My appointment was at 11, and I remembered it at 10. For an hour, I drank water like it was my job.
Around the corner in the office park where I work is some sort of building company. They sell houses that have not yet been built. Every six months or so, they host a blood drive. They don't have room in their office for a bunch of beds, so the Red Cross sends out the Bloodmobile, a travelling blood donation center.
The lady who organizes the blood drives is Jenn, the receptionist at the building company. She is enthusiastic about the blood drive, which makes me think that she has personally been affected by the losing and giving of blood. Or maybe she is equally enthusiastic about selling homes. I am on the mailing list of people in the neighborhood who will come out, so I schedule my appointment ahead of time. When I check in, she says hello to me by name, even though our whole relationship exists at blood drives.
Usually, I can get in and out with my complimentary Rice Krispie treat within half an hour. But there were two people waiting in front of me when I arrived to fill out the questionaire about my history with mad cow disease. They weren't even allowing people to go out to the bus, because it was full. Another lady who was waiting with me was a saleslady at the home building company. She said that Jenn had scheduled the blood drive on a day when there was a sales meeting so that everyone would be in the office.
Jenn knows how to drum up some blood.
Once inside the bus, there was even more waiting. I had to wait for a donation spot, one for a right-arm-bleeder. My left arm is capable of bleeding, and I suppose if you cut it off, you'd get just as much blood as you'd get from the right. But the vein in my left elbow is shy. Every time someone comes near it with a needle, it rolls around in an effort to escape what surely must be a terrifying sight to something that spends all of its time indoors. I make it sound real cute, but I assure you, it's incredibly unpleasant for me. So I just go ahead and let them know that they'll have more luck with my right arm, thankyouverymuch. Anyway, this arm restriction only lengthened my wait.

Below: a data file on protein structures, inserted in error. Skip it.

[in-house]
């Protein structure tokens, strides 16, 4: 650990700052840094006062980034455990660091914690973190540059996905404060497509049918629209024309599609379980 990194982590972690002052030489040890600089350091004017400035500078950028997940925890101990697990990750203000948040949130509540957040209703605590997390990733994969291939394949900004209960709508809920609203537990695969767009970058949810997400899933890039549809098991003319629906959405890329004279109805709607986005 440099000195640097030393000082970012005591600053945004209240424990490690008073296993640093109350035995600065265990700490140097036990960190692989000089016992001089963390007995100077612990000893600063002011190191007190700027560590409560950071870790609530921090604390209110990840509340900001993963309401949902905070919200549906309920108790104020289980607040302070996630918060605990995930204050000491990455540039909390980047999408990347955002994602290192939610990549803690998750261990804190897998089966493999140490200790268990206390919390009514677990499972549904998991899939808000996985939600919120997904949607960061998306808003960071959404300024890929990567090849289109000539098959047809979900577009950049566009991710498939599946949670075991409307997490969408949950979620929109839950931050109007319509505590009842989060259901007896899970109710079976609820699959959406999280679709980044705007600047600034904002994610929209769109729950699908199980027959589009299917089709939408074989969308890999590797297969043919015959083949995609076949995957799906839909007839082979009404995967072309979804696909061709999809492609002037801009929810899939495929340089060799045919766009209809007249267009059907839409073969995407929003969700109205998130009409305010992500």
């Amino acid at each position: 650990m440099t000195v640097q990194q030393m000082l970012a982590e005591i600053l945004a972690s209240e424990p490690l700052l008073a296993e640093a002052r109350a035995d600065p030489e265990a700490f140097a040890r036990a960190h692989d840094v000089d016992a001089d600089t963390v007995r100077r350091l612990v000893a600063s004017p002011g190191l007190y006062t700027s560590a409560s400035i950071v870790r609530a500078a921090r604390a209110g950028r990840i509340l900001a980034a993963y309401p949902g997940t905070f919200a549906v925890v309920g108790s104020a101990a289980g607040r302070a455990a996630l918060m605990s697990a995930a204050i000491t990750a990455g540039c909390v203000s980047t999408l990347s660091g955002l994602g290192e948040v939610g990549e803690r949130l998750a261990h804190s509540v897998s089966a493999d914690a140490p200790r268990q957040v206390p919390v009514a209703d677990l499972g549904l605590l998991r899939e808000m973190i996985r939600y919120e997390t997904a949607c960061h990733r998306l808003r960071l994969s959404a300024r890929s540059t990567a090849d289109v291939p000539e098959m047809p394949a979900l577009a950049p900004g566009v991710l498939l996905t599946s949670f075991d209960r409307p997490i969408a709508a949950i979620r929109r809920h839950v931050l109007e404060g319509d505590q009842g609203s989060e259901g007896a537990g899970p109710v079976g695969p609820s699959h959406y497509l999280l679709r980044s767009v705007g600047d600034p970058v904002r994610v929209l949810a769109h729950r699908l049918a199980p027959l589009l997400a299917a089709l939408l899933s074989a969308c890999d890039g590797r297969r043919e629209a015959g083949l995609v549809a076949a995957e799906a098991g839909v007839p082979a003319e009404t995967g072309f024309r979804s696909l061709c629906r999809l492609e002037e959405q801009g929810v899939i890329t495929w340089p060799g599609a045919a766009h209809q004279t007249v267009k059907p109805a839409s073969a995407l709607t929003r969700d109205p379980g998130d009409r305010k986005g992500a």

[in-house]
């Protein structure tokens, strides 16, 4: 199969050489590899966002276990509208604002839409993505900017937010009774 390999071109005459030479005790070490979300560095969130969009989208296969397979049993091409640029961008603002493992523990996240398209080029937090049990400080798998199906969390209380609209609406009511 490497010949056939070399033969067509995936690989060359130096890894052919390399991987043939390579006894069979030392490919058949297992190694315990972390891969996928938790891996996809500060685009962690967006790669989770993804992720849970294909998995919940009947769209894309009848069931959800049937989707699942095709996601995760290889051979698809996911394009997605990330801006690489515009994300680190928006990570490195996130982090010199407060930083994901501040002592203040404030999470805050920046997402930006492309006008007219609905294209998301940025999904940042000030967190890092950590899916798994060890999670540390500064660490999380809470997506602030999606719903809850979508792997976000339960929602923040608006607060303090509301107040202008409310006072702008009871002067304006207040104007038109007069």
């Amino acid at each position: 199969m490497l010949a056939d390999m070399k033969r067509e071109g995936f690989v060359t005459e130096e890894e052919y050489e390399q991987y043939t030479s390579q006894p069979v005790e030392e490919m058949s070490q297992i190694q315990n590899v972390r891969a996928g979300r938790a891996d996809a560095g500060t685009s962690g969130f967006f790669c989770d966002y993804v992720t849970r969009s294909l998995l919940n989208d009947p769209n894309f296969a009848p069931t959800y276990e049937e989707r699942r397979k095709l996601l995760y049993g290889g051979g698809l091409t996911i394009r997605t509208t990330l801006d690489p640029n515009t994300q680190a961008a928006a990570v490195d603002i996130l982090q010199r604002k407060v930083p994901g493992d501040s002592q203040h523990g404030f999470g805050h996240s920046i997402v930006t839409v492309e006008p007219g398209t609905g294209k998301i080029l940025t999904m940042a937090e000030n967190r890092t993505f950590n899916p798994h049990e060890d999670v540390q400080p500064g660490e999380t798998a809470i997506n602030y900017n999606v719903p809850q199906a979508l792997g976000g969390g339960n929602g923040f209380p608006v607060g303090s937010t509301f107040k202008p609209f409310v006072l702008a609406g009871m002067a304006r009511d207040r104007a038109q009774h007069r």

Finally, I was seated in the special donor bed, one of five in the blood bus. Four of the beds are in one section, facing each other. The other is at the front and is used to hold a cooler. The coolor looks like a regular ole cooler that you might buy for taking drinks on a long drive, except that it's labelled "BLOOD" in red marker - pretty fancy equipment on the Bloodmobile. In front of me, in front of each donor, was a tiny personal TV. I was just in time for an episode of Cannon. The volume was turned down, and the stereo was playing the hits of the 70s. It was cold, but the blood bus is always kept cold to keep people from passing out after having their bodily fluids taken away from them.
I guess the sales meeting was over, because everyone besides me in the bus seemed to be an employee of the building company. There are a couple of people at my company who regularly give blood and probably a few more at offices all over the park. But most of the people in there with me had likely been personally persuaded to give by Jenn. They were realtors.
Realtors are VERY EXTROVERTED. Their personalities come screaming out of them faster than blood out of my right arm.
Picture little-old-me, tied to a plastic-coated bed in an enclosed space, having my life force drained, while half a dozen laughing people in business casual wear acted more familiar than our relationship would require. Also, Cannon is on.
I don't want to imply that I was cowering in my donor bed, surrounded by small talk and laughter. Okay, I cowered a little. It was just odd. I spend most of my time in a little cube, not talking to the people in the other little cubes. And I think that's just awesome. Obviously, it takes all kinds. If it were up to people like me, those houses would never get sold.